In the pre I-Pod age there was only the whistle and apart from waking up old ladies, it gave me the greatest gift of all: an ear for music. I read music like a Zulu reading Greek, but give me a mandolin and let me hear a tune once and I’ll have it almost at once.

The mandolin was another cul-de-sac when you consider it. In a Liverpool waking up to the Beatles before the rest of the world what was I doing with a mandolin? Blame it on Miles Hartley.

He’d bought one from a second hand shop in Rice lane. My brother Tony immediately copied him and bought a beautiful flat-topped mandolin for about ten shillings (a dollar). I wanted one and ran to the same junk shop as though there might be a never-ending supply. There wasn’t. I came home with a metal and skin monstrosity - something called a Banjolin. Not a Banjo-mandolin, but a Banjolin. It’s so weird it’s not even in the Oxford English dictionary; it didn’t belong to this world, but that’s what it was called, a Banjolin. And I hated it. We went to music lessons, me, Tony and Miles and played endless scales, and tunes that always sounded like ‘Little Brown Jug.’

There was a worse fate for Tony, worse even than playing ‘Little Brown Jug’ on the Banjolin. His beautiful flat-backed mandolin broke. He dropped it in Greenwich Road. He couldn’t afford another but still wanted to be part of the gang who were now famous throughout Aintree for their version of Little Brown Jug.

“There’s the piano,” my mother said hopefully, and he jumped at it like a doomed piranha fish.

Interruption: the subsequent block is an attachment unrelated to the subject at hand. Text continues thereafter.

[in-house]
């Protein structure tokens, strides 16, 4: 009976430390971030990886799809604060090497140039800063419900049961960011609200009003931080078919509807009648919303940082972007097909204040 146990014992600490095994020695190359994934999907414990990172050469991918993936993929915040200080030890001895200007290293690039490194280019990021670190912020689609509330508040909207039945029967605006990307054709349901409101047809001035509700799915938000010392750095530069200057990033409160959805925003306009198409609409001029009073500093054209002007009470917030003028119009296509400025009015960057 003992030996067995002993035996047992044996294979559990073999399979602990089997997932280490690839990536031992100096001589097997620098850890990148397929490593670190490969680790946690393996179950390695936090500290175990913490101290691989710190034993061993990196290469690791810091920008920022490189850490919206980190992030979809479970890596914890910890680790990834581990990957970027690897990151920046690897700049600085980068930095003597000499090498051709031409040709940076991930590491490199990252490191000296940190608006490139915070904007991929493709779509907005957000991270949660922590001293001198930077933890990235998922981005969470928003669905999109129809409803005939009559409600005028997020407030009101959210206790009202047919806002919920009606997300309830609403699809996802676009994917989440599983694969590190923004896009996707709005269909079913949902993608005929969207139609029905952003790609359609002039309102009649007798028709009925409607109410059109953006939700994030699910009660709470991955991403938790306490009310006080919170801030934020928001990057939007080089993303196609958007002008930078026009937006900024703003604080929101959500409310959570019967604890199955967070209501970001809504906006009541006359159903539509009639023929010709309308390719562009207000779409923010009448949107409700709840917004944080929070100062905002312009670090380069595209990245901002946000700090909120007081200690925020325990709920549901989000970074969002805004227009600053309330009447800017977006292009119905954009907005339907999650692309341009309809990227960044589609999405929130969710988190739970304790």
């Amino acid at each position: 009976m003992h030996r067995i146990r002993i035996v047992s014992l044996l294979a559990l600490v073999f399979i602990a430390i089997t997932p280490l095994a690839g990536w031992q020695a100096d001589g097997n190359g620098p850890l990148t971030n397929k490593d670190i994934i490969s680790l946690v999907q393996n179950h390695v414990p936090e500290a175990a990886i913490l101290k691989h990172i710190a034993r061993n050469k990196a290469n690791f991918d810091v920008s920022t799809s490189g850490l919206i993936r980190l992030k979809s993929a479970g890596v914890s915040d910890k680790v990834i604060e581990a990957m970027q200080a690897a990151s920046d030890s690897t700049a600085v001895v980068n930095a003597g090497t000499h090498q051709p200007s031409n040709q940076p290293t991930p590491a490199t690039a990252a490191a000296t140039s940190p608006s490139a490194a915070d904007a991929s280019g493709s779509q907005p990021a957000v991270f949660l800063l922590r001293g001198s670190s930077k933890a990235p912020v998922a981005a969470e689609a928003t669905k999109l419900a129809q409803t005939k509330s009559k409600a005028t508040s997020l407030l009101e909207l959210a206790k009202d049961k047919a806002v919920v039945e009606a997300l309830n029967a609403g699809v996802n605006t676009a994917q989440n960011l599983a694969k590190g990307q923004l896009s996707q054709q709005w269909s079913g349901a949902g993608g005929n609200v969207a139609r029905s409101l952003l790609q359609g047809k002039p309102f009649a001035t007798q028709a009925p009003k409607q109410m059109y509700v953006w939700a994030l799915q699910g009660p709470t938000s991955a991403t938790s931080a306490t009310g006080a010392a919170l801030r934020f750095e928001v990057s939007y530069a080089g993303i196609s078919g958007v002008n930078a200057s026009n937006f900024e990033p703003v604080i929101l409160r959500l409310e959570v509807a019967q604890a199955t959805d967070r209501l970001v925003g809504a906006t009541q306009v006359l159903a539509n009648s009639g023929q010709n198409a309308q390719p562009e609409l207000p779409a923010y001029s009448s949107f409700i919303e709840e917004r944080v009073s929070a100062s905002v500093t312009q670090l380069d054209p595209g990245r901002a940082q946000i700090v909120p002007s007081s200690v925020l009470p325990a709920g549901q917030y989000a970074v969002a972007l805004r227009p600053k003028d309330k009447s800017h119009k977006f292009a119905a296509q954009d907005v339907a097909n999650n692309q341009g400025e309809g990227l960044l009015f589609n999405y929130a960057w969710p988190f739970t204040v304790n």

Miles gave up the lessons and sometime later so did I. Tony was never allowed to. Mandolins were a cheap, slightly exotic fad but the piano was serious. Our Dad had decided. Tony would stick with the piano whether he wanted to or not.

In years to come I played badly in a Ceilidh Band, Tony played jazz piano for comfort, and two days ago I was staring over a paper at my daughter who’d heard someone whistle.

Friday, 13 July 2007

My Head in the Oven

I have always had a problem with ‘style’, and in my entire life, I doubt there’s been more than a four-year window of ‘coolness’. When all around me were flaunting their grey terylene trousers, I remained in grey flannel shorts. It was more economical and my parents conservatively believed that boys should wear short trousers. Jeans were unknown. Rumour had it that Americans wore them, though there remained still some doubt.

Hair was equally problematical for a boy who aspired to ’77 Sunset Strip’ cool but couldn’t afford the Brill-cream. My only recourse was to mould my hair into a long and fragile quiff with a wet comb, and then stick my head in the oven. The heat dried my hair like a potters kiln, and I would then walk to school very carefully, aware that an awkward step would undo everything. I can’t remember if anyone actually told me this ‘trick’ or whether I’d discovered it all by myself. If the latter, I wonder why…and more to the point - how?

The Beatles spared me from more years in the oven, but clothes remained a problem. It was no fun being under-aged, trying to slip into a cinema unnoticed - not in your dad’s pre-war mud-coloured sports jacket that looked as though it had come from Fred Astaire’s wardrobe. Retro-chic now. Not then. Not on a fourteen year old boy.